Someone needs to listen to what authors want, and respond. Someone needs to help them navigate a complex and challenging publishing landscape.
Clare Alexander, Agent, Aitken Alexander Associates, London
Best Fit, The Bookseller Blogs, January 24, 2013
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Do you know the splendid term impresario?
Humor me: say it aloud right now: Em-preh-SAAAAH-ree-o.
You could sing it, an aria in a single word, couldn’t you?
And at the ballet? A danseur noble performs this word in a turning leap, the tour jeté. He ramps up in a springing vault, turning impossibly en l’air—saaaaaah—before landing with spongy precision, retro-hamstrings deployed, somewhere near center stage.
Impresaaaaaario. So Italianate you want another Campari every time someone says it. Thank you for saying it. Cin-cin.
Of whom do you think?
I think of Serge Diaghilev (1872-1929), impresario of the great Ballet Russes. He collaborated with Stravinsky, Debussy, Ravel, Prokofiev, Coco Chanel. He staged Nijinsky, Pavlova, Rambert. He hired Gide, Apollinaire, Cocteau. He worked with Picasso, Braque, Matisse, De Chirico. He slept with some of them. He was tough on a lot of them. He was called “Sergypops” by one of them. He discovered them, cultivated them, trained them, disciplined them, befriended them, presented them, partnered with them, bowed beside them, made them better, made them famous, made them Them.
I’ve had the pleasure of knowing a modern-day impresario, a Brit. You’d know his work. They don’t all sleep with you, you’ll be gratified to learn. Or maybe they just don’t sleep with all of us. Remind me to ask.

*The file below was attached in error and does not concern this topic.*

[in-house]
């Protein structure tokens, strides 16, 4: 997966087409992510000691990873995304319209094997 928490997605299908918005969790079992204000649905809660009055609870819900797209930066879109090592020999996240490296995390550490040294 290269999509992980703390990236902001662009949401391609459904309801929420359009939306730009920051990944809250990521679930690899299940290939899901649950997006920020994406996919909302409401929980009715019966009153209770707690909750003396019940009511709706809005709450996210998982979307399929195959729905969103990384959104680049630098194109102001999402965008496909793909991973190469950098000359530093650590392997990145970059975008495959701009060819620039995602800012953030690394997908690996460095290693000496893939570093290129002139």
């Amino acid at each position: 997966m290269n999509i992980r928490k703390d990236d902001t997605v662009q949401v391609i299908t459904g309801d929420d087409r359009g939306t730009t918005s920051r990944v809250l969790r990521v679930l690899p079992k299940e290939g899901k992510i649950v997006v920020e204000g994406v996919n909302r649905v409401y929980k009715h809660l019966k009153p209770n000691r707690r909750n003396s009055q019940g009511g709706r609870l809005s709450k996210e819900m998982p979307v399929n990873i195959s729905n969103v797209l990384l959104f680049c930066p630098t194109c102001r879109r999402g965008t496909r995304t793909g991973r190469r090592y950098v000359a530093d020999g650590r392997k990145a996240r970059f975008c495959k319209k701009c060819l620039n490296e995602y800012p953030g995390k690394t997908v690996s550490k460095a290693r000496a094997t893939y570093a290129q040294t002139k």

Impresario. So much music in the word.
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[pullquote]While corporate publishers become larger, and their search for the latest phenomena encourages many to think only in the short term, then surely more than ever agents should be the ones who promise long-term loyalty to their clients.
Best Fit, The Bookseller Blogs[/pullquote]
Now, of course you know the word agent. Not so musical, maybe. Not so dancerly, either. As words go, it thuds on touchdown, a matinee understudy who needs more time at the barre.
Cin-cin. Oh. Sorry.
But in our digital recitativo—the story told by this chattering village of busybodies who make up publishing’s opera chorus (“the industry! the industry!”)—this stock character, the agent, is morphing in the most interesting way.
Morphing into? A manager. [Read more…]